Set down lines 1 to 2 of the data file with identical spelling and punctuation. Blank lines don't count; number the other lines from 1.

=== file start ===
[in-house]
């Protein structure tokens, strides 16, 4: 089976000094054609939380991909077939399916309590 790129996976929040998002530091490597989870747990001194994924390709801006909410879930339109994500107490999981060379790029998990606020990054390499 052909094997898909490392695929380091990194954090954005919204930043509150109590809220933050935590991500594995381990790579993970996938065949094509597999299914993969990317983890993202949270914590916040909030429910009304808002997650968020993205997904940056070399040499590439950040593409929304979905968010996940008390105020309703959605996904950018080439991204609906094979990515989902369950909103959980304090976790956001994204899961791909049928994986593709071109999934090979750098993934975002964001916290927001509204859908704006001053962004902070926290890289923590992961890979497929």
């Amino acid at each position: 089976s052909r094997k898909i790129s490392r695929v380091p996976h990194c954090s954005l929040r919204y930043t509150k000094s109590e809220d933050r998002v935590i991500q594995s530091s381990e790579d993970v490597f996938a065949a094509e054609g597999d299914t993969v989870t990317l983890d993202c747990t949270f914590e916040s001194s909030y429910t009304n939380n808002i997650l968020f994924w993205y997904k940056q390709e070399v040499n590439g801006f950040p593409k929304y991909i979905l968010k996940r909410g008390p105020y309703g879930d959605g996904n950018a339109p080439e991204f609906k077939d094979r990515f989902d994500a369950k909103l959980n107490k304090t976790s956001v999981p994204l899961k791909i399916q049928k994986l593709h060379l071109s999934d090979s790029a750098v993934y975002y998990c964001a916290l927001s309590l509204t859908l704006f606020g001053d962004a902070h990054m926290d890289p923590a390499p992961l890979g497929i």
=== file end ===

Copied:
[in-house]
């Protein structure tokens, strides 16, 4: 089976000094054609939380991909077939399916309590 790129996976929040998002530091490597989870747990001194994924390709801006909410879930339109994500107490999981060379790029998990606020990054390499 052909094997898909490392695929380091990194954090954005919204930043509150109590809220933050935590991500594995381990790579993970996938065949094509597999299914993969990317983890993202949270914590916040909030429910009304808002997650968020993205997904940056070399040499590439950040593409929304979905968010996940008390105020309703959605996904950018080439991204609906094979990515989902369950909103959980304090976790956001994204899961791909049928994986593709071109999934090979750098993934975002964001916290927001509204859908704006001053962004902070926290890289923590992961890979497929």